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Greater government support for quantum computing research will help ensure the U.S. does not fall behind in the revolutionary technology.
Although practical quantum computing is years away, experts say the U.S. risks both digital and national security without greater government support and a coordinated research strategy.
"Global computing leadership is essentially up for grabs again," said Stephen Ezell, vice president of global innovation policy at the Information Technology and Innovation Foundation. "It's going to be the societies that marshal the optimal set of resources in terms of funding, talent, university research and commercialization that lead this transition," he said at a Sept. 12 event hosted by the Hudson Institute.
Quantum computing stores data at the atomic level in quantum bits, or qubits, giving it the potential to be millions of times faster than traditional computers. Such extreme processing power could make current cryptography obsolete -- a prospect that has sparked national security concerns.
University of Maryland physics professor Christopher Monroe touted the capabilities of quantum computing — hacking, breaking codes at lightning fast speeds and storing immense amounts of data — but stressed that "this problem is really far away."
As far as government's role in moving forward, Ezell lamented that "to date, [the U.S. has] not had any kind of national coordinated strategy" that other countries, such as China, do have.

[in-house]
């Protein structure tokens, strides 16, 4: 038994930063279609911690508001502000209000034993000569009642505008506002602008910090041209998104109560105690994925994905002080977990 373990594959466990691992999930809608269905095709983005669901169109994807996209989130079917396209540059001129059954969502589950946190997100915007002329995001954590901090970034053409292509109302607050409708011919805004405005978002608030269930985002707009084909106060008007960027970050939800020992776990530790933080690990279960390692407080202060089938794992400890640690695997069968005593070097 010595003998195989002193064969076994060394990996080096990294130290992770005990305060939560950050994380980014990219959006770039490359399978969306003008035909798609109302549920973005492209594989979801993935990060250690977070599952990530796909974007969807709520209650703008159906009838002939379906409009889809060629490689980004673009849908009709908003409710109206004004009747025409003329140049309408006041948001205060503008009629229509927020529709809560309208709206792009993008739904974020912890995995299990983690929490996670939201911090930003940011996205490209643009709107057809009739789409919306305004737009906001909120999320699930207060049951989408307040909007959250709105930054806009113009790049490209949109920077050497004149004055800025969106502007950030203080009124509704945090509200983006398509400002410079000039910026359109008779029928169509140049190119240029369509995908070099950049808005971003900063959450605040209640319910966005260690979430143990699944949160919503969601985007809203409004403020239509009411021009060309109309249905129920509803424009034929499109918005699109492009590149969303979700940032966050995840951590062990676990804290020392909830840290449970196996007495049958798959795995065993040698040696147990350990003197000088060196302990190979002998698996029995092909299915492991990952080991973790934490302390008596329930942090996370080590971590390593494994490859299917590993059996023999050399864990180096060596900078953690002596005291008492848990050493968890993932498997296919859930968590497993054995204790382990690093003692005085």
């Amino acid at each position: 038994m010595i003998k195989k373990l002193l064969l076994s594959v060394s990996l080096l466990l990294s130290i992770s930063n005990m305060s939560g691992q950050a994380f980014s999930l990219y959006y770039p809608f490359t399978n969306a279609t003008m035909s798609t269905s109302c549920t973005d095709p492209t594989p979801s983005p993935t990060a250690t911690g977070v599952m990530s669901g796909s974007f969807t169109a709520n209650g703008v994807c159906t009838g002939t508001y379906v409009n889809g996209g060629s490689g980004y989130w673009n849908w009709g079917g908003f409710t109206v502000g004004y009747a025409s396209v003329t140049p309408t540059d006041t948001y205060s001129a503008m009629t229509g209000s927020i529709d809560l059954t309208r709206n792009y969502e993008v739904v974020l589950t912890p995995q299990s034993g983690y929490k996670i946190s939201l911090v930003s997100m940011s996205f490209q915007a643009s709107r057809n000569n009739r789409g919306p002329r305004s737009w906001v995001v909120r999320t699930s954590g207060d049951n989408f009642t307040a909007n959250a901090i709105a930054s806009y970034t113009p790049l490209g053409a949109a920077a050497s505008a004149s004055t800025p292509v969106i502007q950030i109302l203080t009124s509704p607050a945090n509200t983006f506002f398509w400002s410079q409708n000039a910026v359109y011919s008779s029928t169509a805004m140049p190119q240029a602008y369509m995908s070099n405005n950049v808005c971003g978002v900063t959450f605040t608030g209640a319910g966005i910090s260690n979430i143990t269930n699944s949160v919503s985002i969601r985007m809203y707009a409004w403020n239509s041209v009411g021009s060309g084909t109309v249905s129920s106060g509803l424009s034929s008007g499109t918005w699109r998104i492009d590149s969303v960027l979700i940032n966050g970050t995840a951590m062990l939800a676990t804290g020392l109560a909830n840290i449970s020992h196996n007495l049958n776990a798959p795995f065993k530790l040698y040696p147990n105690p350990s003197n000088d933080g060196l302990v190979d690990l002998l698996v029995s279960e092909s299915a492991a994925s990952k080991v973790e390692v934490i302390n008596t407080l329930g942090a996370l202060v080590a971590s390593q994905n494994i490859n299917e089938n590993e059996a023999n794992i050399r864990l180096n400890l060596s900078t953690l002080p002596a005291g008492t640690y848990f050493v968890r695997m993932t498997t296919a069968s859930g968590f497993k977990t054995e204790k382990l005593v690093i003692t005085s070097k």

Since 2014, China has surged past the United States in the number of patents related to quantum applications, Ezell noted.
While Monroe said he believes the threat of Chinese dominance is "overstated," he cautioned that assessment doesn't mean the U.S. can afford to neglect significant investment in quantum research and technologies.
"It's advanced far enough that we can identify a few fields that really need to develop a workforce," he said. "If nobody's going to pay for it, it's just not going to happen."
Congress is beginning to take an interest in the new technology. The House passed the National Quantum Initiative Act on Sept. 13 to begin to address a national strategy toward quantum.
The bill, sponsored by House Science Committee chairman Rep. Lamar Smith (R-Texas), directs the White House to implement a 10-year plan to accelerate quantum computing development. The measure would tap the expertise at the Department of Energy, the National Institute of Standards and Technology and the National Science Foundation in a $1.2 billion effort to jumpstart quantum research.
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